by Wendy Mass
Publisher: Little, Brown and Company, Hachette Book Group
Genre: children's fiction - sci fi ish
Summary from the back of the book:
Joss is the seventh son of the Supreme Overlord of the Universe. when Earth suddenly disappears, Joss is tasked with the seemingly impossible job of bringing it back. With the help of Annika, an outspoken girl from Earth, he embarks on the adventure of a lifetime...and learns that the universe is an even stranger place than he'd imagined.
I so wanted to love this book. Space, quotes from physicists, Carl Sagan ... it tries sooo hard to be nerd cool. The problem is that overall it is stunningly mundane. If you are a trans-dimensional being in a Realm that encompasses all of the Universe - um - you are going to spend billions of years in school, live in a house with your family, have an after school job and be a bipedal humanoid with two arms ??? Your life is going to sound like a totally average kids life except with a few special effects?
The plot really consisted of going here to get information, waiting, going there to get information, waiting, waiting some more, going there --- you get the idea. And don't get me started on the understanding of physics. I shall be charitable and ignore that train wreck. Oh, I have to rant about one - can anyone explain why the ancient ones and the Powers That Be complain that they don't understand time / timetravel and the effects of changing things in the past but go ahead and do something that should have massive repercussions anyhow? If they are running things, shouldn't they darn well understand what should simply be another dimension for them ? Score one for the grownups are idiots trope. Sigh.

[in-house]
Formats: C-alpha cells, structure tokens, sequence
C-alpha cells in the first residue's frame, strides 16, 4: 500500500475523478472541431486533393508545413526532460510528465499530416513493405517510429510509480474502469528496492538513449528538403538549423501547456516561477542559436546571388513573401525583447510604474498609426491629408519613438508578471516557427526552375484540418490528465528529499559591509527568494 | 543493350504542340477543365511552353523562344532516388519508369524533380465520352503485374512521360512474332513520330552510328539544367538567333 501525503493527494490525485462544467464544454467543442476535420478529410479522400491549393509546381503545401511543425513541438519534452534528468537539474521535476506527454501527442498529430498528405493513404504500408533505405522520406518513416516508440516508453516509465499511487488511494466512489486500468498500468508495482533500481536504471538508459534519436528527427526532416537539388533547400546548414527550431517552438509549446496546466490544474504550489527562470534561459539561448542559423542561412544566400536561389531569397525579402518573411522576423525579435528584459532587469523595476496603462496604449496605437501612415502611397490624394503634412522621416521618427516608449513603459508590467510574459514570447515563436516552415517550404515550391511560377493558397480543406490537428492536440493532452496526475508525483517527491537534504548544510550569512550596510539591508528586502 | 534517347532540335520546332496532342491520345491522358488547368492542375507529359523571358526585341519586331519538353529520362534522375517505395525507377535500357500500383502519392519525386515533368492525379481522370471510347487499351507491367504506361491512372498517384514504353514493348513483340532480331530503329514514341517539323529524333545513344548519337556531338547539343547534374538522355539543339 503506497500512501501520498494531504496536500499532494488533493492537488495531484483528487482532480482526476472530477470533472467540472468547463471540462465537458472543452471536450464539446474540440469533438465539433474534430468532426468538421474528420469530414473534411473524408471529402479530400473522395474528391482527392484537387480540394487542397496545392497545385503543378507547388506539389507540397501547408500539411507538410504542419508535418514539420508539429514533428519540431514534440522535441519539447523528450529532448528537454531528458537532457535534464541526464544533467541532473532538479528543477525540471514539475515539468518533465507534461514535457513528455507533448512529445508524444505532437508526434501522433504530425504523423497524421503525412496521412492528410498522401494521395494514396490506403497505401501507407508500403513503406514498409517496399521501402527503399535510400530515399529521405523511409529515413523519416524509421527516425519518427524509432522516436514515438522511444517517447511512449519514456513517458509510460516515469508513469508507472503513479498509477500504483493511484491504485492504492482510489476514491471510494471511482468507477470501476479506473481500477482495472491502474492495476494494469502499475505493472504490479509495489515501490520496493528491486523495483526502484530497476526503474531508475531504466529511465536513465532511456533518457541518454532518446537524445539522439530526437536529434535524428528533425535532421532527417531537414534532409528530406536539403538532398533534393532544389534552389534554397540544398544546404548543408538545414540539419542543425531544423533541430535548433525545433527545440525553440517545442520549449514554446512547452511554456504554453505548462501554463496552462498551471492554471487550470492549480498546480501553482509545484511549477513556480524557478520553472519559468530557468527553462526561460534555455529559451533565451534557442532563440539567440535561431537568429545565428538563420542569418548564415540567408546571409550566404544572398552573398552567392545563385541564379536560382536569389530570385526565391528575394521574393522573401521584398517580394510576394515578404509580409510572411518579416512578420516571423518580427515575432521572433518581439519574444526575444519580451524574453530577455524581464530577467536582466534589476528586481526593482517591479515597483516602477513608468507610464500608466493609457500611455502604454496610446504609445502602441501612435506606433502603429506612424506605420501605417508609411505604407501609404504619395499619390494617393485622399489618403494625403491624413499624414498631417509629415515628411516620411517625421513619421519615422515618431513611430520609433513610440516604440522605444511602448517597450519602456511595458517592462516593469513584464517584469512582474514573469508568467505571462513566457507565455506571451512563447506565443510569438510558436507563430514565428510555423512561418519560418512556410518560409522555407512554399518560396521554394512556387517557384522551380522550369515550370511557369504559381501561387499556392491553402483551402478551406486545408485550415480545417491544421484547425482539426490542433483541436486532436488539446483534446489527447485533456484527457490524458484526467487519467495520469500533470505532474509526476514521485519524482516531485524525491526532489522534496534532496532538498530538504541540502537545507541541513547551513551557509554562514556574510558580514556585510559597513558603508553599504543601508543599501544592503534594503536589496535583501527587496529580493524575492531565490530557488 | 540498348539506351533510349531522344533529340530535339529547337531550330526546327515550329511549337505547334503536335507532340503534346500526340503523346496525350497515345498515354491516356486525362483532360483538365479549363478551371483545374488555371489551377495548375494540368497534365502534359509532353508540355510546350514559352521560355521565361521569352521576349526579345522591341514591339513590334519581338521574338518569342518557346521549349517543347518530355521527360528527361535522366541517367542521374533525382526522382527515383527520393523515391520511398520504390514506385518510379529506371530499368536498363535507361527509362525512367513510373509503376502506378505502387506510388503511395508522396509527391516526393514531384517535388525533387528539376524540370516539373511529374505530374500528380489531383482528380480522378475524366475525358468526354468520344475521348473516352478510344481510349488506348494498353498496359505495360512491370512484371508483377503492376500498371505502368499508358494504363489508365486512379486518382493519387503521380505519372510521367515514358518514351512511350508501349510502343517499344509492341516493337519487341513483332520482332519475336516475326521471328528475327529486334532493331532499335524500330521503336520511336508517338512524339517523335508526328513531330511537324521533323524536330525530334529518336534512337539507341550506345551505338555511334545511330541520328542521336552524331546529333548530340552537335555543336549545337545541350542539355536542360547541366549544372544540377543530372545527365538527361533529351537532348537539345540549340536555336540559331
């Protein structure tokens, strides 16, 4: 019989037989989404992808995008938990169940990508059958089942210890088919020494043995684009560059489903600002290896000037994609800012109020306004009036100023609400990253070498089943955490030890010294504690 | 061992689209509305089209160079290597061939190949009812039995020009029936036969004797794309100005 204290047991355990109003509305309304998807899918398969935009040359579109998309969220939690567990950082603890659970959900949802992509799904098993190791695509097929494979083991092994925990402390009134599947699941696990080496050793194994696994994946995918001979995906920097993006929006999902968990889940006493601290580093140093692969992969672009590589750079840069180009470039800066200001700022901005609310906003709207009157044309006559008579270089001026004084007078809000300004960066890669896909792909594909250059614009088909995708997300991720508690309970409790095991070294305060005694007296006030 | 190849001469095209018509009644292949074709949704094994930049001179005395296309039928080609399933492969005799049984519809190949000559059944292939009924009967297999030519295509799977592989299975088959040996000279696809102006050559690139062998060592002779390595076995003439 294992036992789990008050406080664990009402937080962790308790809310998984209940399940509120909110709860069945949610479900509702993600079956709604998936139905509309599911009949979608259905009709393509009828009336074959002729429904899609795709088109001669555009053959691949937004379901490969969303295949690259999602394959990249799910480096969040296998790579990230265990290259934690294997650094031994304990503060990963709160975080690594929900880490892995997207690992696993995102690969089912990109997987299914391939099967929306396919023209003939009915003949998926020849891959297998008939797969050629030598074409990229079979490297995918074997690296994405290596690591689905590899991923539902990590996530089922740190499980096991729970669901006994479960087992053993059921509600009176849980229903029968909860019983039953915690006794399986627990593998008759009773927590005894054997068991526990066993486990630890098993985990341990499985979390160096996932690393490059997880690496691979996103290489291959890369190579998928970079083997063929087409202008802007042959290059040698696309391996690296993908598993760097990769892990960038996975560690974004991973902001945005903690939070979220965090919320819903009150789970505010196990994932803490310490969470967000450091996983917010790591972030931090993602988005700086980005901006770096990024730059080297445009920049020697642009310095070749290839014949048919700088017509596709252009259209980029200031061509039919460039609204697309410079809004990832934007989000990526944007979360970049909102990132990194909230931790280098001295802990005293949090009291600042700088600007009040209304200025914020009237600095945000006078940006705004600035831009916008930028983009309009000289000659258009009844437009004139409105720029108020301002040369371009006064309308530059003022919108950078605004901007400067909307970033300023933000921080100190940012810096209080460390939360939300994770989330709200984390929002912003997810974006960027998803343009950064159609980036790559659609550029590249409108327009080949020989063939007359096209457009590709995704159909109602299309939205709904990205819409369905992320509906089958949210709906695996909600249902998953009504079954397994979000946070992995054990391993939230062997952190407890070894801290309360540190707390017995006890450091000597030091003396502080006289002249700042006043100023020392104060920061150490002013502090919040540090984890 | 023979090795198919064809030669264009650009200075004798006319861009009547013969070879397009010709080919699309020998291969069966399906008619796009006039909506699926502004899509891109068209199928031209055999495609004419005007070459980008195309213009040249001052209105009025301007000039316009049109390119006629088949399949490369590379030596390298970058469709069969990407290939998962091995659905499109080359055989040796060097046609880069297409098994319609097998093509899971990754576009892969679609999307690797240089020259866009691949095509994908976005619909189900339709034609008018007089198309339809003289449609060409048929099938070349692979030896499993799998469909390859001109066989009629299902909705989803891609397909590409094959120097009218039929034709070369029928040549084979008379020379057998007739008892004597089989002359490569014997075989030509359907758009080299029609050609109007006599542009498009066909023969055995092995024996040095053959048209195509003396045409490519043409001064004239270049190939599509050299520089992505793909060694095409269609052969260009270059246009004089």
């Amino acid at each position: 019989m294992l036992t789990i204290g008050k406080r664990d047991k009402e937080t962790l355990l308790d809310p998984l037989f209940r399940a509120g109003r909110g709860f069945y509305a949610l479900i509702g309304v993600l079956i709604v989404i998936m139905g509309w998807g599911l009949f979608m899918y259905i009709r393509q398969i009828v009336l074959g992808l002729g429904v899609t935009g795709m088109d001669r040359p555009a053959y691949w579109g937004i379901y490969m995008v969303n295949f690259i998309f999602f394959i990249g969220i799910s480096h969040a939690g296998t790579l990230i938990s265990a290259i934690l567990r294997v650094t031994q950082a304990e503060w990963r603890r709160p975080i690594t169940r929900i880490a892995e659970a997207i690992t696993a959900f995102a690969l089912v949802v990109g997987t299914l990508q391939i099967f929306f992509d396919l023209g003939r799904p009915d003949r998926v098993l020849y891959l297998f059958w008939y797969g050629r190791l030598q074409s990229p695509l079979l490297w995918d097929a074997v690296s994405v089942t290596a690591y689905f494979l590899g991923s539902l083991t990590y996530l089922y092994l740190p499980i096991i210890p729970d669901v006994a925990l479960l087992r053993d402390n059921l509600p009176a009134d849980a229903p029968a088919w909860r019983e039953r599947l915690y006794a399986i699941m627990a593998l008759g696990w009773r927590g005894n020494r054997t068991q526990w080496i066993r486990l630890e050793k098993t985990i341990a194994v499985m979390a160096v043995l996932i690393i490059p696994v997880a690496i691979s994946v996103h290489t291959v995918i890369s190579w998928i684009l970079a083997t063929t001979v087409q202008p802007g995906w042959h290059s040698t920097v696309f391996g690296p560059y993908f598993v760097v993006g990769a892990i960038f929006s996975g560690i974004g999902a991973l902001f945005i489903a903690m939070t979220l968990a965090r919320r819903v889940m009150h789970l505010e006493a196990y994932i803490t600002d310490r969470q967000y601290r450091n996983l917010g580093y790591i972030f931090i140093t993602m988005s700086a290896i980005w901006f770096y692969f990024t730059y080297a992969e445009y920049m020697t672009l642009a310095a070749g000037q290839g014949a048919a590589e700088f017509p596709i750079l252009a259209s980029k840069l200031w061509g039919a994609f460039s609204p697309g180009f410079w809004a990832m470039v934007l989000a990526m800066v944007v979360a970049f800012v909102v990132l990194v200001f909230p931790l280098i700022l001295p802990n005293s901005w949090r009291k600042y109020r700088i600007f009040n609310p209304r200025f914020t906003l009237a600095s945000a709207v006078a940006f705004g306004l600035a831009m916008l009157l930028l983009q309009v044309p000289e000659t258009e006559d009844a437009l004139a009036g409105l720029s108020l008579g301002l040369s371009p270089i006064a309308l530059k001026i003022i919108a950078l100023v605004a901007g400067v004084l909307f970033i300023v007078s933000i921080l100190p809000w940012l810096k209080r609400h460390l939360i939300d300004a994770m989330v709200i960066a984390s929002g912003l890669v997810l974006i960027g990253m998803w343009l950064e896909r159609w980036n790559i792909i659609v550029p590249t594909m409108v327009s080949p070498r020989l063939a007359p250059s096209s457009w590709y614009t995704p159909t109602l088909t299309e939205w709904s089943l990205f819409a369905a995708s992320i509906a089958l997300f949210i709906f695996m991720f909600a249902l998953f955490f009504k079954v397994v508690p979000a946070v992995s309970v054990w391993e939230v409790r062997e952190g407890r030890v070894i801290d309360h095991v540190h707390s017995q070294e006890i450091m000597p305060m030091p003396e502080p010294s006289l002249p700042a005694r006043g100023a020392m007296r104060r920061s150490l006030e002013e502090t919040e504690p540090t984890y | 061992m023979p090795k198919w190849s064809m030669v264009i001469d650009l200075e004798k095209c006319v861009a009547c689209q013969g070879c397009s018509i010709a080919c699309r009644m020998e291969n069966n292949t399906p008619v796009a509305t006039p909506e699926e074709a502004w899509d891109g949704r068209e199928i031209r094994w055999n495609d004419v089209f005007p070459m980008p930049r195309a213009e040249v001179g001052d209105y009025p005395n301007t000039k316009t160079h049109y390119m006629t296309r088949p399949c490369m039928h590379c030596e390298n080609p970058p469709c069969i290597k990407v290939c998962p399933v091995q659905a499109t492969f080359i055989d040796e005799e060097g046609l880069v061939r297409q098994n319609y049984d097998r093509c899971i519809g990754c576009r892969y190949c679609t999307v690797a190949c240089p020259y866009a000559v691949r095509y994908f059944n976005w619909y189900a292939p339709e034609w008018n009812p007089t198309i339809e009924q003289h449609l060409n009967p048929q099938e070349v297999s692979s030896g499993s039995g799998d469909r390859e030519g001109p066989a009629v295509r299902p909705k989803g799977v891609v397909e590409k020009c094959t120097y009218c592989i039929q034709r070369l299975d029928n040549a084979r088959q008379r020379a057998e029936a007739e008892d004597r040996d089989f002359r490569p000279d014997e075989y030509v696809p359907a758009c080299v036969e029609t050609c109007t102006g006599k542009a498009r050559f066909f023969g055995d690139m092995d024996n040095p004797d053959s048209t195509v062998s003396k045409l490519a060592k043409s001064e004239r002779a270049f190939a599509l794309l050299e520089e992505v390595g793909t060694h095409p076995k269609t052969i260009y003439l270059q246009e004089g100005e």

And ARGH! I hate the whole math, physics, thinking is hard stick! In a book that is supposed to demonstrate that science is cool! Instead the book treats it more like woo. Oops - I am shooting over my quota of exclamation points here.
I also really don't see the kid appeal. There really isn't much of an adventure here and the touching resolution is not geared to appeal to the apparent target age group of the book.
To sum up - the book is readable and kinda cute but was ultimately quite disappointing for me - for all the window dressing this was not really a science fiction or sciencey story - it was just mundane.
Three claws? Just okay. I am going to see if I can get my son to read it to see if a science savvy kids perspective is really that much different than mine.
P.S. This book resembles Hitchhikers Guide to the Galaxy / Douglas Adams books in no way whatsoever. I have no idea what those people are thinking. It is also not terribly educational either - I don't know where people are getting that either. The most educational things here are the quotes. Throwing in a few terms like Higgs boson in a totally superficial way doesn't make a book educational.